I don't think that a wireless unlimited plan is very different from the unlimited food scenario. An unlimited data plan does not guarantee to save you money and, depending on your needs, there may be limited deals that are cheaper, but you know the amount that you will spend every month. There is a certain freedom of choice that comes with a flat fee deal. You don't care how much data you consume, and that peace of mind may be worth a few extra bucks every month. I am using a crippled T-Mobile 5 GB data plan right now and just checked for the sake of this article what my data usage is – about 800 MB per month. I probably could get a better deal somewhere else, but I believe that there is value in having the choice to use as much data as you want without having to fear that your carrier will surprise you just because you got stuck watching YouTube videos and you forgot that you weren't on Wi-Fi.
The Unique Case of the iPhone 5
Unlimited data plans and the iPhone have a very special relationship. I remember complaining about the original iPhone and AT&T's moody network connection back in 2007. In my review, I concluded that the iPhone and its capabilities were at least two years ahead of AT&T's network. The description of "unlimited" originally was a very euphemistic word as the connection was the limiting factor. Even if you were downloading data continuously, you still would have been in the single-digit GB range per month. If you ended up at public events that had people tweeting and perhaps even blogging from their phones, the connection was frequently unavailable and you did not use data anyway.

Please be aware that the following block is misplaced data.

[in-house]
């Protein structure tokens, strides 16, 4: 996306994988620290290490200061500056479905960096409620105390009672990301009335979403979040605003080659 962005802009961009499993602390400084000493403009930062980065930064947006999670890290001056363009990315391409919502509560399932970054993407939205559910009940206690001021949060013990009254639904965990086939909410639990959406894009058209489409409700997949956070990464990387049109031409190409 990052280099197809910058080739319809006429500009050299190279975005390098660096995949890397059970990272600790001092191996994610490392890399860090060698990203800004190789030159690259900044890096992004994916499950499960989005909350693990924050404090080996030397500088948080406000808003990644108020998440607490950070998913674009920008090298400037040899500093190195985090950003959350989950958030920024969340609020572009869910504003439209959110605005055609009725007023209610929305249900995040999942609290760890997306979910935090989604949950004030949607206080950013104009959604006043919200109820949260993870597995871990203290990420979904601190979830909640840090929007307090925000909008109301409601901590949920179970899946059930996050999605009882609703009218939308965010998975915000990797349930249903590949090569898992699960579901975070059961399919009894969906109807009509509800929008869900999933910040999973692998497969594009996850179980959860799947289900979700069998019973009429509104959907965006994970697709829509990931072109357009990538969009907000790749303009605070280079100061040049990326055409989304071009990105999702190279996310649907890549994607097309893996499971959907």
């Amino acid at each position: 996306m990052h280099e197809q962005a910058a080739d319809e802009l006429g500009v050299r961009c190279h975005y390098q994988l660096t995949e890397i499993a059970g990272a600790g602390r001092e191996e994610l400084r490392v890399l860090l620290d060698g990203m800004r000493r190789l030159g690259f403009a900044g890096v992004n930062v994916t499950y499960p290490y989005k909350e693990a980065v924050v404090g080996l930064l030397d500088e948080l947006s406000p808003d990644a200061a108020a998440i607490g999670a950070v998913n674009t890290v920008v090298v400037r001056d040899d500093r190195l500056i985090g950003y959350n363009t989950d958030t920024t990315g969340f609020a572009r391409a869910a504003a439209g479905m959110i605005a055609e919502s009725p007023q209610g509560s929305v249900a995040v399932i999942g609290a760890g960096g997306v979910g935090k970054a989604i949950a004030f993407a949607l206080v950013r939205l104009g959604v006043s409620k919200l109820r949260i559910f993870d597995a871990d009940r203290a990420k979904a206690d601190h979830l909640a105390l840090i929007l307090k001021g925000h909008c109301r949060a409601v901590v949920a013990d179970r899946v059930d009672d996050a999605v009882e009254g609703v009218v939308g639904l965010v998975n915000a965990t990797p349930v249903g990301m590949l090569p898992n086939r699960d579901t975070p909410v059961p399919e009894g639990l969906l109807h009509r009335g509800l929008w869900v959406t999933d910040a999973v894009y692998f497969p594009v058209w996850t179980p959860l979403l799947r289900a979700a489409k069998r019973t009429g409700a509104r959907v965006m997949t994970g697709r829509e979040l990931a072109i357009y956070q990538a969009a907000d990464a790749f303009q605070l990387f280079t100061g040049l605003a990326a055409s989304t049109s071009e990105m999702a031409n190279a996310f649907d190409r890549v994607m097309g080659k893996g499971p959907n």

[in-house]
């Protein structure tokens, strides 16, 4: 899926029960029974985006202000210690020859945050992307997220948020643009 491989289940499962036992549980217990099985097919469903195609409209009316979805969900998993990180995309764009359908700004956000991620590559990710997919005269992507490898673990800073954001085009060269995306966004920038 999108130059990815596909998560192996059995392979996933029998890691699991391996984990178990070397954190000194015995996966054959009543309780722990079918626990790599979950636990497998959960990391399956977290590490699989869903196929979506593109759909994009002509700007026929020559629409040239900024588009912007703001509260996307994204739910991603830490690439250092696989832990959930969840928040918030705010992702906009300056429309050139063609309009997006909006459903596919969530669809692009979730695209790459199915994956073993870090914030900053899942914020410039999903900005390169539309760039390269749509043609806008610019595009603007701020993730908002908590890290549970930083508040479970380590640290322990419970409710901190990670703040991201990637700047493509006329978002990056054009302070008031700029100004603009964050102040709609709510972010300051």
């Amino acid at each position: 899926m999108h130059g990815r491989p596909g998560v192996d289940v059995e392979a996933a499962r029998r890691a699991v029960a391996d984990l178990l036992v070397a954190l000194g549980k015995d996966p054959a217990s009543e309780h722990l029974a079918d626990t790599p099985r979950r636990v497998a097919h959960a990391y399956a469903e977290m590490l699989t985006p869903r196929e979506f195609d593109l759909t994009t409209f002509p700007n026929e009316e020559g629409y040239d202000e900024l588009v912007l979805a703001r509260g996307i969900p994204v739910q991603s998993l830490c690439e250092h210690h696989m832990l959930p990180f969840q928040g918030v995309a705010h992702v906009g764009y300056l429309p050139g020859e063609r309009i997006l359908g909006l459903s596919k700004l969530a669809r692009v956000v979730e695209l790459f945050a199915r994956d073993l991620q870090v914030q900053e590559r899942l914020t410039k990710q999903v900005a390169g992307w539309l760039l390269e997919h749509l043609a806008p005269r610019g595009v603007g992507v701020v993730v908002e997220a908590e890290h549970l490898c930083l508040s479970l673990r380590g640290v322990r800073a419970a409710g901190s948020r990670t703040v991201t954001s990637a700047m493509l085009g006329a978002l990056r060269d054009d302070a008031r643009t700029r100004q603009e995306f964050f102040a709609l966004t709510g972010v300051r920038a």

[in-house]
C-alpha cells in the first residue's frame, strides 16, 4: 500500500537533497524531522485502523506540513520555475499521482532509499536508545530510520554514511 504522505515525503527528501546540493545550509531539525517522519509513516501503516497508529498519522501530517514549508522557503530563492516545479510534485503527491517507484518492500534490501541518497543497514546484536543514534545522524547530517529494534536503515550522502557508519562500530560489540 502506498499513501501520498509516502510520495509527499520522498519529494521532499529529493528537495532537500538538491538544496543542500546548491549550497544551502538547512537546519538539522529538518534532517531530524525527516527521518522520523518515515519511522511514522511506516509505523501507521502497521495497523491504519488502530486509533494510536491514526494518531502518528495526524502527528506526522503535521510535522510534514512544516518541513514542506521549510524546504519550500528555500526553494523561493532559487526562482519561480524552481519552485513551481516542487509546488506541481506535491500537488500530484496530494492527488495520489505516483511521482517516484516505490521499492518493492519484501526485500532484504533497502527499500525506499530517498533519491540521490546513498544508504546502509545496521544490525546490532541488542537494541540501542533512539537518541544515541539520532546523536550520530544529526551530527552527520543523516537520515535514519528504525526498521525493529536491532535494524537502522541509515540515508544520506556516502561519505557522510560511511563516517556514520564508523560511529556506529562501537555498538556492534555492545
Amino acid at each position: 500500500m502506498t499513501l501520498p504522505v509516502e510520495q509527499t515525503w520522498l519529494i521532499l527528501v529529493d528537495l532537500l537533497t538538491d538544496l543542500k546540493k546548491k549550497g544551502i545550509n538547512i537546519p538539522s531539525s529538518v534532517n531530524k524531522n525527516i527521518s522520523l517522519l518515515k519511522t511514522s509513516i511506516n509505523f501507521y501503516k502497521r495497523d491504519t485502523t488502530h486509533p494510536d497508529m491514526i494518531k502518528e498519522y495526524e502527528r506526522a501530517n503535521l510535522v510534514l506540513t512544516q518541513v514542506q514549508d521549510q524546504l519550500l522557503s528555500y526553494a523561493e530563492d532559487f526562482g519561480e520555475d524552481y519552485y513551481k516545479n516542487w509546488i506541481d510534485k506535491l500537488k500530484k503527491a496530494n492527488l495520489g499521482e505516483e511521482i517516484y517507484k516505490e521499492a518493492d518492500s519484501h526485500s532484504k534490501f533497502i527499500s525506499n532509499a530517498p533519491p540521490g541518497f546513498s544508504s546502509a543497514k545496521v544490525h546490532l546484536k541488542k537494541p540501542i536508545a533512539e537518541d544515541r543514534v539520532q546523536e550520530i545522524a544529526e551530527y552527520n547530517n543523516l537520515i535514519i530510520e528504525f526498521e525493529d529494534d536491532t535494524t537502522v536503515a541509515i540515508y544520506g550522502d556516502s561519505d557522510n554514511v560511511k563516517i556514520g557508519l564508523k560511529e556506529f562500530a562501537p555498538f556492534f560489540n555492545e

An interesting fact about the iPhone is that in 2005, Intel envisioned it to be the reference model of a "mobile Internet device." It was a device that we could carry with us at all times and stay connected to the Internet.
There is no other product that exemplifies mobile Internet usage as much as the iPhone. The iPhone's software platform lives and breathes by being connected to data. Yet the phone's innovative power seems to be constrained by tiered data plans. For example, Facetime should be working over cellular networks but does not. Verizon recently advertised a 4G Android phone as being great for streaming Netflix movies via its cellular connection. Try that via a tiered plan and you may be spending your retirement fund at 200-500 MB per movie.
Common sense would dictate that a mobile Internet device needs an unlimited data plan to function according to its purpose. There may be a portion of unreasonable excessive use by some users, but since when is a data volume of 10 GB per month for $80 (at Verizon) a reasonable offer? There has to be some middle ground. The iPhone (and Android phones as well) is clearly moving toward much more data-intensive services, and I don't believe that the current price level of tiered data plans can be sustained in a market with healthy competition.